Australia is expecting a dangerous bushfire day due to high temperature and strong winds in blaze-ravaged states of Victoria, New South Wales, and South Australia on Friday, officials have said.
Australia‘s bushfire-ravaged state of Victoria in the country’s south-east extended Thursday its “state of disaster” ahead of “significant fire activity” forecast for the next two days.
The declaration, which is a first for Australia‘s second-most populous state, gives state authorities and emergency services additional powers to mobilize resources and evacuate people.
It covers East Gippsland and the state’s north-east, which have been badly hit by the bushfires.
Authorities have asked residents in those fire zones to leave as hot temperature, as high as 40 degrees Celsius on Friday, along with windy conditions and dry lightning are likely to exacerbate the current bushfires and possibly ignite new ones.
Several evacuation centres have been set up in Melbourne’s suburb of Hasting and other places.
There is also fear that a large fire in north Victoria could merge with another in southern New South Wales to create a “mega blaze.”
State Premier Daniel Andrews said on Thursday it was likely to be “a significant increase in bushfire activity over the next 48 hours.”
Authorities said 40 fires were burning across the state on Thursday evening, covering much of the state’s east. More than 1.25 million hectares of land has already burned in Victoria and at least 244 homes destroyed. Three people have died.
Meanwhile, in the bushfire-stricken town of Mallacoota, where more than 1,000 people were evacuated, a last-minute delivery of 3,000 litres of beer is being organized to be delivered on Thursday by the Australian Navy along with other supplies, according to Australian news agency AAP.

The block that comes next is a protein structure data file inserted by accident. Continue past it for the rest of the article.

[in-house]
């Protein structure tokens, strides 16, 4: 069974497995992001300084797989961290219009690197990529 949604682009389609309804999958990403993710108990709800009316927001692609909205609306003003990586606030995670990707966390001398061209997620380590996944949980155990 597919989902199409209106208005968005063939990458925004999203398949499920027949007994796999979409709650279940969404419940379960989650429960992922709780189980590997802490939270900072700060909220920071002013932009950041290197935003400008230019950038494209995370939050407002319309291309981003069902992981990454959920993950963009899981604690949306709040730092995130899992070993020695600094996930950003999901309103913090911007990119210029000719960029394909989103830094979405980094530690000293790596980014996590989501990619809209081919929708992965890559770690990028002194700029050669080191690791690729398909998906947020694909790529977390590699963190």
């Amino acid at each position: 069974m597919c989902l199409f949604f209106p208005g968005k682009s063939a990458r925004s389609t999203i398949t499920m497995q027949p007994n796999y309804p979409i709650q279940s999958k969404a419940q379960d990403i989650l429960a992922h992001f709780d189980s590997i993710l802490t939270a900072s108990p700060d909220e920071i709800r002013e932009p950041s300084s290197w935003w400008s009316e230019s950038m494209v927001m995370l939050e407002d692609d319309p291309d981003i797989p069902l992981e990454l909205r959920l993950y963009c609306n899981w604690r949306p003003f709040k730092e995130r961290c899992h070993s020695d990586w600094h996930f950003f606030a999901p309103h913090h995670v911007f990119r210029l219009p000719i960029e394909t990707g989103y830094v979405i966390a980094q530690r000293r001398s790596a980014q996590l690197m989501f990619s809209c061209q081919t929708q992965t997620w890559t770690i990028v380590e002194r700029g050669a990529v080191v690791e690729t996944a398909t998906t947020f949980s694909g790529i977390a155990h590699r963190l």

“After what Mallacoota residents and [firefighters] have been through the least we could do is make sure they could enjoy a beer,” said Peter Filipovic, the chief executive of Carlton & United Breweries.
Along with beer, the navy ship HMAS Choules is returning to the town with supplies of food, fuel and power.
In South Australia, authorities have called for evacuations of Vivonne Bay and Parndana after declaring an emergency due to out of control bushfires.
“Firefighting operations will continue for some days on the island,” the state Country Fire Service (CFS) said.
“All areas in the vicinity of the fire zones on Kangaroo Island are considered to be dangerous to people and we urge them to keep out of harm’s way and heed the warnings.”
Two people have died and an estimated 25,000 koalas killed in fires on Kangaroo Island, a popular tourist destination, last week.
In worst-hit New South Wales, officials said Thursday almost 1,900 homes had been destroyed this fire season. The state is preparing for elevated danger on Friday with evacuations of several towns.
A water-bombing helicopter ditched into a dam near the Bega Valley on the South Coast, which has seen massive bushfires since Christmas, the state fire agency confirmed Thursday.
The pilot has escaped with no serious injury.
The NSW state government also announced one billion dollars to help rebuild bushfire-ravaged communities. It comes on top of more than 200 million already committed by the state government and two billion dollars national fund by the federal government.
Australian billionaire Andrew “Twiggy” Forrest, the chairperson of Fortescue Metals, is the latest person to donate millions of dollars for bushfire relief after he announced Thursday he will donate 70 million dollars to the bushfire recovery effort, including establishing a “volunteer army” to help rebuild destroyed towns.
According to the Sydney Morning Herald newspaper, celebrities and personalities have helped raise 140 million dollars in bushfire relief efforts.
Across Australia, more than 10 million hectares of land has burned since the bushfire season started early this year in September. At least 26 people have died and several thousand homes destroyed.
The country’s Bureau of Meteorology said Australia saw its hottest and driest year on record in 2019.